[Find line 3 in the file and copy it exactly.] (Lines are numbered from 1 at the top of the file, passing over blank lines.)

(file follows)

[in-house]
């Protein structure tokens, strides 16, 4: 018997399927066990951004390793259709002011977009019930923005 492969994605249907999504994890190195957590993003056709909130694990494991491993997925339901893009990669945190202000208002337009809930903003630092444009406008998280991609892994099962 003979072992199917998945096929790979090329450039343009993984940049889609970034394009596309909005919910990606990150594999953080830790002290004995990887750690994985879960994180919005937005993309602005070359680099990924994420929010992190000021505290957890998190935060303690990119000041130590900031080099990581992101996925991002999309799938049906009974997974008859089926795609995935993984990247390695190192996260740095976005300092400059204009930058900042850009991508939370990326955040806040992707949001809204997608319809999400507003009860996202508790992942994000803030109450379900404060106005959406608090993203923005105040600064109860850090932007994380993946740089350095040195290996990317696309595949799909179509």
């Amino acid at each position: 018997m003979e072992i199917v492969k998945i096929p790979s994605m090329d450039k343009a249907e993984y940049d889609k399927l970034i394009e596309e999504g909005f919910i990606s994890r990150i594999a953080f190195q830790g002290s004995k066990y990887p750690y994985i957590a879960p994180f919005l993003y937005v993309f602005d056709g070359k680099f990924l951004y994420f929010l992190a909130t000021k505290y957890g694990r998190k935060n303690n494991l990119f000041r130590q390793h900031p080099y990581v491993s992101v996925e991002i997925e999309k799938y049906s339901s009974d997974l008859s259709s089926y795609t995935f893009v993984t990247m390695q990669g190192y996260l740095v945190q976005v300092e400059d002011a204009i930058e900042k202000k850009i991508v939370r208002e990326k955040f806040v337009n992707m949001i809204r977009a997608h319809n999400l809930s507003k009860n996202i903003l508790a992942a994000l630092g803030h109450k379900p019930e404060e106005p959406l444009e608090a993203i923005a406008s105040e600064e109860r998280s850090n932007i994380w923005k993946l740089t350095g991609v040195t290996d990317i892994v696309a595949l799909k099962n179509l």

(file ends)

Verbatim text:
């Amino acid at each position: 018997m003979e072992i199917v492969k998945i096929p790979s994605m090329d450039k343009a249907e993984y940049d889609k399927l970034i394009e596309e999504g909005f919910i990606s994890r990150i594999a953080f190195q830790g002290s004995k066990y990887p750690y994985i957590a879960p994180f919005l993003y937005v993309f602005d056709g070359k680099f990924l951004y994420f929010l992190a909130t000021k505290y957890g694990r998190k935060n303690n494991l990119f000041r130590q390793h900031p080099y990581v491993s992101v996925e991002i997925e999309k799938y049906s339901s009974d997974l008859s259709s089926y795609t995935f893009v993984t990247m390695q990669g190192y996260l740095v945190q976005v300092e400059d002011a204009i930058e900042k202000k850009i991508v939370r208002e990326k955040f806040v337009n992707m949001i809204r977009a997608h319809n999400l809930s507003k009860n996202i903003l508790a992942a994000l630092g803030h109450k379900p019930e404060e106005p959406l444009e608090a993203i923005a406008s105040e600064e109860r998280s850090n932007i994380w923005k993946l740089t350095g991609v040195t290996d990317i892994v696309a595949l799909k099962n179509l």